“This Is A Sign Of A Bubble” (Charlie Munger)

Speaker 1: I think this kind of crazy speculation and enterprise is not even found or picked out yet is a sign of an irritating bubble.

Speaker 2: Charlie Munger is vice chairman of the biggest investment firm in the world, right hand man to Warren Buffett. And truly, I believe, one of the greatest thinkers of our time. It’d be hard to argue, not now. Every year, nerdy investors like myself flock to listen, says annual meeting over at the Daily Journal Corporation. Here, people get to ask Charlie basically any question that they want. And to no surprise, a lot of people asked about a stock market bubble forming in twenty twenty one. Let’s take a look at what he said.

Speaker 3: Many observers see market behavior that reminds them of the dot com bubble, wild speculation, endless facts and IPOs soaring on their first day of trading. Do you agree that there is a close parallel to the late 90s, this therefore, quote, must end badly?

Speaker 1: Yes, I think it must end badly, but I don’t know when I think this kind of crazy speculation in enterprise is not even found or picked out yet is a sign of an irritating bubble. Its most egregious in the moment of trading by novice investors lured in by new types of brokerage operation like Robin Hood. And I think all of this activity is regrettable. I think civilization would do better without it. You’ll remember that when the first big bubble came, which was the South Sea bubble in England back then, seventeen hundreds. It created such havoc eventually when it blew up. England didn’t allow hardly any public trading and securities of any companies for decades thereafter. It just created the most unholy mess. So human greed and the aggression of the brokerage community creates these bubbles from time to time. And I think wise people just stay out of.

Speaker 2: So I’m sure that we’re all aware that the market has changed from where it was three, five, 10 years ago, and as Ray Dalio puts it, we’re in the later stages of the bull market. Now, what happens here and what we’re seeing everywhere is the drive towards short term profits. A lot of novice investors are in the market to get rich and get rich quickly. So they look for the stocks that are the most hyped, most talked about, and they place what is called a momentum trade. Here you buy a stock because it’s been going up. You ride the momentum and then you hope to sell a couple of months later for quick profits. And there’s not just a few groups of people doing this. A lot of investors are buying stocks this way. This causes prices to go up and up and up. And it sounds all well and good, but prices can’t keep going up forever. At some point, the direction will change because as Warren Buffett says, no stock is worth an infinite value. At some point, stock prices have to come back to their intrinsic value. And this is why Monáe thinks this momentum trading is dangerous. And a lot of people could get Bernz just like what happened in the South Sea bubble in England, Welbeck and the seventeen hundreds. So these are just signs that the market is very high, signs that the market’s in a bubble. But by no means does this mean that we’re definitely going to see the market come down quickly in. The key reason behind this is interest rates.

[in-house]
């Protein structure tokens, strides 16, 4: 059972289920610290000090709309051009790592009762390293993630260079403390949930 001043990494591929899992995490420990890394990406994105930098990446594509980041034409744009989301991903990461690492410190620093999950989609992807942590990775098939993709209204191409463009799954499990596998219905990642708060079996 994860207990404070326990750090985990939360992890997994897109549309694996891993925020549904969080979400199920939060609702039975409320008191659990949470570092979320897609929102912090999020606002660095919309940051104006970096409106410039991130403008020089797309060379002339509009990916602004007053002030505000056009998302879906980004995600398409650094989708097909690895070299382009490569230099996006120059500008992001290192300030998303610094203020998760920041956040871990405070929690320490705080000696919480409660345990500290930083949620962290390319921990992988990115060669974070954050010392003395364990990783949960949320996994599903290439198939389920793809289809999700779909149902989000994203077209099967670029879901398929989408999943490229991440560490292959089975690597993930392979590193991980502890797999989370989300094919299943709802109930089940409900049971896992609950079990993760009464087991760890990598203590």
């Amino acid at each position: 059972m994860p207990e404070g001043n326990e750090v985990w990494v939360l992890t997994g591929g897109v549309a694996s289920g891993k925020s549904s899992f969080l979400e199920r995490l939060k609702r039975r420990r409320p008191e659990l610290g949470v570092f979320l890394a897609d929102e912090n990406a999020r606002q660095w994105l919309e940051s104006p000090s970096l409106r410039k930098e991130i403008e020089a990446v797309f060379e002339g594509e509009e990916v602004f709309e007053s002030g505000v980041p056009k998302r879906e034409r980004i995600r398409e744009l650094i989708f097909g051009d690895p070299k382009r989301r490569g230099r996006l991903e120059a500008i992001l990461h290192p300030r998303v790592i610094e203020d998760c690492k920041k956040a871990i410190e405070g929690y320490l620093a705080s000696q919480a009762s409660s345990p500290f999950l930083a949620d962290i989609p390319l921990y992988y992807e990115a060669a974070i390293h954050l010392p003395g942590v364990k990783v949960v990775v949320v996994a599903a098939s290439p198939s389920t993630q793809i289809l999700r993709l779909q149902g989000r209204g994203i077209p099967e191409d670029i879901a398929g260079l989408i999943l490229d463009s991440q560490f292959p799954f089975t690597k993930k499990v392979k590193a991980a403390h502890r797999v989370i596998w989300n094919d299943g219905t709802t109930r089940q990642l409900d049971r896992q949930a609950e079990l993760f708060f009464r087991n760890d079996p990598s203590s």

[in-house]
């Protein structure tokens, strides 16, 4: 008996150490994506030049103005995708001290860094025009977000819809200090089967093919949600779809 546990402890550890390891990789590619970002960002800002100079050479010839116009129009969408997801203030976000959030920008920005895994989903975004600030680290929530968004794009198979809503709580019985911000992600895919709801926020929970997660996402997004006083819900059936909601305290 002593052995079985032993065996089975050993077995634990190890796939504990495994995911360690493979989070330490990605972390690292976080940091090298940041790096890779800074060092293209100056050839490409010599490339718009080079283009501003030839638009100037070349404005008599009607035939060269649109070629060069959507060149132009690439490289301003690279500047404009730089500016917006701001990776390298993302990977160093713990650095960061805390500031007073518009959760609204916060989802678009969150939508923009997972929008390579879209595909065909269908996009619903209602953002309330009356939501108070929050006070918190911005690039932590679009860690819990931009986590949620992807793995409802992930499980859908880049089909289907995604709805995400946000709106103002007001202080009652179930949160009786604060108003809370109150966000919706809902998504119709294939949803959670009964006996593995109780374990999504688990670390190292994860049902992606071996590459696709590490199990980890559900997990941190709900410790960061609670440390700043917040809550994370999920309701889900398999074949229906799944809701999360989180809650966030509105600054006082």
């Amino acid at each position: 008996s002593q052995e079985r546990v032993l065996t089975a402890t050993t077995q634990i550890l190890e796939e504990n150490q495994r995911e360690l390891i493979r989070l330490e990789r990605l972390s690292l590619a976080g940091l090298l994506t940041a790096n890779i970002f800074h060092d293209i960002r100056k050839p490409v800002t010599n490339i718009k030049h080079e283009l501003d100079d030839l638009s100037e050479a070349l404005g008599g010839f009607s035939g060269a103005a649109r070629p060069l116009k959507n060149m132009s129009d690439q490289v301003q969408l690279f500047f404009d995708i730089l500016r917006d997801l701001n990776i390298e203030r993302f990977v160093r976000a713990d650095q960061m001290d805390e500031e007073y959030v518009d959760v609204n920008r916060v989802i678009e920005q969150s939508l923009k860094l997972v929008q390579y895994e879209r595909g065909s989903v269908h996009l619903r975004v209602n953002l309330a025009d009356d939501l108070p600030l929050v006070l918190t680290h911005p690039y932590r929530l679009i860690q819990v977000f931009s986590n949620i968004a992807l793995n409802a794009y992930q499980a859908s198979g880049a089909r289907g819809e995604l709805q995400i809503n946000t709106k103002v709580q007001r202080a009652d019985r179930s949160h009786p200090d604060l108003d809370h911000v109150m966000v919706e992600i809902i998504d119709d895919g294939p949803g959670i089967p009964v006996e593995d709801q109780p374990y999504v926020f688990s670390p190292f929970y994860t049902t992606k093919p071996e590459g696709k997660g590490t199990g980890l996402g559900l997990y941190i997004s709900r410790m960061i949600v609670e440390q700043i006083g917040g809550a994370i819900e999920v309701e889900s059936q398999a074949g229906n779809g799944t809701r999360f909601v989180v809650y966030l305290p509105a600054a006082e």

Speaker 1: Well, I think everybody is willing to hold stocks at higher price earnings multiples when interest rates as low as they are now. So I don’t think it’s necessarily crazy that good companies where multiples and they used to on the other hand, as you say, I didn’t get rich by buying stocks at high price earnings multiples in the midst of crazy speculative booms. And I’m not going to change. I am more willing to hold stocks at high multiples than I would be if interest rates were a lot lower. Everybody is.

Speaker 2: You see, for every stock investor, we have two key options to put our money. One is in the bank, in treasuries and in bonds. And the other option is stocks. But the problem that we have today is that interest rates are ridiculously low. As you can see, the federal funds rate is around zero point one, pretty much the lowest that it’s ever been in history. So we could have our money in the bank, in treasuries or in bonds. But because rates are so low, we get close to nothing when we have our money here. So that means our leftover cash has to go somewhere and it ends up in stocks. And this is what money is saying here. Yes, stock prices are very high right now, but that’s because interest rates are very low. This is the key thing that justifies where stock prices are right now. And what Munger said in the clip is that he’s obviously not rushing in to buy stocks at these prices, but he’s also not going to sell. And that’s because there’s no other great place to put your money. And one of the natural things that we’re seeing in this market is that people are saying the old school value, investment style of buying stocks is dead. It will not work in the future. Even investors like Kathy would. She’s had this warning towards old school type value investors. Munger says value investing will never die.